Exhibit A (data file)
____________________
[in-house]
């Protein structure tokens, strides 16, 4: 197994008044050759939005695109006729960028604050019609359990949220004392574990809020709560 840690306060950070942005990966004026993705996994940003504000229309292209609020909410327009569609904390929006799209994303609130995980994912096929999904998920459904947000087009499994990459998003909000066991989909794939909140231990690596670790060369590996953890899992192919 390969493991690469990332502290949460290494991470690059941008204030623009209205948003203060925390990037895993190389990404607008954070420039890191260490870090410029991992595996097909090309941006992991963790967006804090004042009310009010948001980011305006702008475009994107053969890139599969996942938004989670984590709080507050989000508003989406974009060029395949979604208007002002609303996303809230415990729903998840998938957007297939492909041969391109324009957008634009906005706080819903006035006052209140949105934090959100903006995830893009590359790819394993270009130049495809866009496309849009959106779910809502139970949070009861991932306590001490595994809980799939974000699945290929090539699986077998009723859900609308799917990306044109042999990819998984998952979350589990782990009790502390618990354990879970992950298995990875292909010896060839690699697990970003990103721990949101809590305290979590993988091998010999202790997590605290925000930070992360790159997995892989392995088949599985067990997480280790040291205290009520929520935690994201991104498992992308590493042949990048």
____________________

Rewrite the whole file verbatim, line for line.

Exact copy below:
[in-house]
């Protein structure tokens, strides 16, 4: 197994008044050759939005695109006729960028604050019609359990949220004392574990809020709560 840690306060950070942005990966004026993705996994940003504000229309292209609020909410327009569609904390929006799209994303609130995980994912096929999904998920459904947000087009499994990459998003909000066991989909794939909140231990690596670790060369590996953890899992192919 390969493991690469990332502290949460290494991470690059941008204030623009209205948003203060925390990037895993190389990404607008954070420039890191260490870090410029991992595996097909090309941006992991963790967006804090004042009310009010948001980011305006702008475009994107053969890139599969996942938004989670984590709080507050989000508003989406974009060029395949979604208007002002609303996303809230415990729903998840998938957007297939492909041969391109324009957008634009906005706080819903006035006052209140949105934090959100903006995830893009590359790819394993270009130049495809866009496309849009959106779910809502139970949070009861991932306590001490595994809980799939974000699945290929090539699986077998009723859900609308799917990306044109042999990819998984998952979350589990782990009790502390618990354990879970992950298995990875292909010896060839690699697990970003990103721990949101809590305290979590993988091998010999202790997590605290925000930070992360790159997995892989392995088949599985067990997480280790040291205290009520929520935690994201991104498992992308590493042949990048």